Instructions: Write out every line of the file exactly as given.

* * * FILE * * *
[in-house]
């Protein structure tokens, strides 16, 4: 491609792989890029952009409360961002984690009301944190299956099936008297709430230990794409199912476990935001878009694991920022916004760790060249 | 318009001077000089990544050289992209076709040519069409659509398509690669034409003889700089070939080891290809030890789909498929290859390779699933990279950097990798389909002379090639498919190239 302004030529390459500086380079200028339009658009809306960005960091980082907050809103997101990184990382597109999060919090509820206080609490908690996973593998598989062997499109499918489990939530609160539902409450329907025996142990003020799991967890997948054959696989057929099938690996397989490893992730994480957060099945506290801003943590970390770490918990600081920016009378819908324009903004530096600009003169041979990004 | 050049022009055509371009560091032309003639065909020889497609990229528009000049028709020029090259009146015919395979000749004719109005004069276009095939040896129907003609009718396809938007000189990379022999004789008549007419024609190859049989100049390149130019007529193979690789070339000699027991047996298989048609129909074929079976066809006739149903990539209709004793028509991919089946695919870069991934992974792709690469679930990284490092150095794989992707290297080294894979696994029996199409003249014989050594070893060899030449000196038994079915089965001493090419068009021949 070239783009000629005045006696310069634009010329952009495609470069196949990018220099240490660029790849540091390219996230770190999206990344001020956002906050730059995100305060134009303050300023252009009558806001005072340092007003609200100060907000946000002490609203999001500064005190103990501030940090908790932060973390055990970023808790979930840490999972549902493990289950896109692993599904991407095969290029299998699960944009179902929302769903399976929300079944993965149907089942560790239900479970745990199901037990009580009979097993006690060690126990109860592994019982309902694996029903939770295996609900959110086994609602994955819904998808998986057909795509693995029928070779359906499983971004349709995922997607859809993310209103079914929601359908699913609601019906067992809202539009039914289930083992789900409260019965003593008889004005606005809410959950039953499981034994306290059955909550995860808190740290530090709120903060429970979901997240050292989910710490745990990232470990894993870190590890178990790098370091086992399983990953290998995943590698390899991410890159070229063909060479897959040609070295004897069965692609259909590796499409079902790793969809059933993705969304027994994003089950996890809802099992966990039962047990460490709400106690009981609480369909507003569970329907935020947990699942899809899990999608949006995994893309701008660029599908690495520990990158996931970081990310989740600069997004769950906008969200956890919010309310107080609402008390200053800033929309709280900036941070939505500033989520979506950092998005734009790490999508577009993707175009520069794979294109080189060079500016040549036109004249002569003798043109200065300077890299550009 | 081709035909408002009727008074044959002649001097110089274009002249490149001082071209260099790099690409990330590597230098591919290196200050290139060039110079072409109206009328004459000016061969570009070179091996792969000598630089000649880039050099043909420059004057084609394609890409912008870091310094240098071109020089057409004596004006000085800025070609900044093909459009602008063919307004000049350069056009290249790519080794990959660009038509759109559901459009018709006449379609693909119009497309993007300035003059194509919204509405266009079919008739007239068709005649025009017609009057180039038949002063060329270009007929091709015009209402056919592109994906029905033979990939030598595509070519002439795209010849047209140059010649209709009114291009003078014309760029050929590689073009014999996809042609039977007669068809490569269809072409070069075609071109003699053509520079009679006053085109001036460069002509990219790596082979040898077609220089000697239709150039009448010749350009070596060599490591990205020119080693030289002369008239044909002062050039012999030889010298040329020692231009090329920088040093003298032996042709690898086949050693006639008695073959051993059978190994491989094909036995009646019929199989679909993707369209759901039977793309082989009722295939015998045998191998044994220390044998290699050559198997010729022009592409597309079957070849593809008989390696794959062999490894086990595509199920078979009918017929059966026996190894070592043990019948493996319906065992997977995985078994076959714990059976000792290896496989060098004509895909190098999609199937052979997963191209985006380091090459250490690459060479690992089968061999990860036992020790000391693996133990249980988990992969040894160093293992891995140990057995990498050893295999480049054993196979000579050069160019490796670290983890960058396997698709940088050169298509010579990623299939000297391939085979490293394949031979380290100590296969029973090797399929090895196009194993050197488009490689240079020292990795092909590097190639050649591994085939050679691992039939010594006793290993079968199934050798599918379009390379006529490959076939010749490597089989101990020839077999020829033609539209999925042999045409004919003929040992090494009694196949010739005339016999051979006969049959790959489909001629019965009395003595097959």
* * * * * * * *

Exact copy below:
[in-house]
């Protein structure tokens, strides 16, 4: 491609792989890029952009409360961002984690009301944190299956099936008297709430230990794409199912476990935001878009694991920022916004760790060249 | 318009001077000089990544050289992209076709040519069409659509398509690669034409003889700089070939080891290809030890789909498929290859390779699933990279950097990798389909002379090639498919190239 302004030529390459500086380079200028339009658009809306960005960091980082907050809103997101990184990382597109999060919090509820206080609490908690996973593998598989062997499109499918489990939530609160539902409450329907025996142990003020799991967890997948054959696989057929099938690996397989490893992730994480957060099945506290801003943590970390770490918990600081920016009378819908324009903004530096600009003169041979990004 | 050049022009055509371009560091032309003639065909020889497609990229528009000049028709020029090259009146015919395979000749004719109005004069276009095939040896129907003609009718396809938007000189990379022999004789008549007419024609190859049989100049390149130019007529193979690789070339000699027991047996298989048609129909074929079976066809006739149903990539209709004793028509991919089946695919870069991934992974792709690469679930990284490092150095794989992707290297080294894979696994029996199409003249014989050594070893060899030449000196038994079915089965001493090419068009021949 070239783009000629005045006696310069634009010329952009495609470069196949990018220099240490660029790849540091390219996230770190999206990344001020956002906050730059995100305060134009303050300023252009009558806001005072340092007003609200100060907000946000002490609203999001500064005190103990501030940090908790932060973390055990970023808790979930840490999972549902493990289950896109692993599904991407095969290029299998699960944009179902929302769903399976929300079944993965149907089942560790239900479970745990199901037990009580009979097993006690060690126990109860592994019982309902694996029903939770295996609900959110086994609602994955819904998808998986057909795509693995029928070779359906499983971004349709995922997607859809993310209103079914929601359908699913609601019906067992809202539009039914289930083992789900409260019965003593008889004005606005809410959950039953499981034994306290059955909550995860808190740290530090709120903060429970979901997240050292989910710490745990990232470990894993870190590890178990790098370091086992399983990953290998995943590698390899991410890159070229063909060479897959040609070295004897069965692609259909590796499409079902790793969809059933993705969304027994994003089950996890809802099992966990039962047990460490709400106690009981609480369909507003569970329907935020947990699942899809899990999608949006995994893309701008660029599908690495520990990158996931970081990310989740600069997004769950906008969200956890919010309310107080609402008390200053800033929309709280900036941070939505500033989520979506950092998005734009790490999508577009993707175009520069794979294109080189060079500016040549036109004249002569003798043109200065300077890299550009 | 081709035909408002009727008074044959002649001097110089274009002249490149001082071209260099790099690409990330590597230098591919290196200050290139060039110079072409109206009328004459000016061969570009070179091996792969000598630089000649880039050099043909420059004057084609394609890409912008870091310094240098071109020089057409004596004006000085800025070609900044093909459009602008063919307004000049350069056009290249790519080794990959660009038509759109559901459009018709006449379609693909119009497309993007300035003059194509919204509405266009079919008739007239068709005649025009017609009057180039038949002063060329270009007929091709015009209402056919592109994906029905033979990939030598595509070519002439795209010849047209140059010649209709009114291009003078014309760029050929590689073009014999996809042609039977007669068809490569269809072409070069075609071109003699053509520079009679006053085109001036460069002509990219790596082979040898077609220089000697239709150039009448010749350009070596060599490591990205020119080693030289002369008239044909002062050039012999030889010298040329020692231009090329920088040093003298032996042709690898086949050693006639008695073959051993059978190994491989094909036995009646019929199989679909993707369209759901039977793309082989009722295939015998045998191998044994220390044998290699050559198997010729022009592409597309079957070849593809008989390696794959062999490894086990595509199920078979009918017929059966026996190894070592043990019948493996319906065992997977995985078994076959714990059976000792290896496989060098004509895909190098999609199937052979997963191209985006380091090459250490690459060479690992089968061999990860036992020790000391693996133990249980988990992969040894160093293992891995140990057995990498050893295999480049054993196979000579050069160019490796670290983890960058396997698709940088050169298509010579990623299939000297391939085979490293394949031979380290100590296969029973090797399929090895196009194993050197488009490689240079020292990795092909590097190639050649591994085939050679691992039939010594006793290993079968199934050798599918379009390379006529490959076939010749490597089989101990020839077999020829033609539209999925042999045409004919003929040992090494009694196949010739005339016999051979006969049959790959489909001629019965009395003595097959």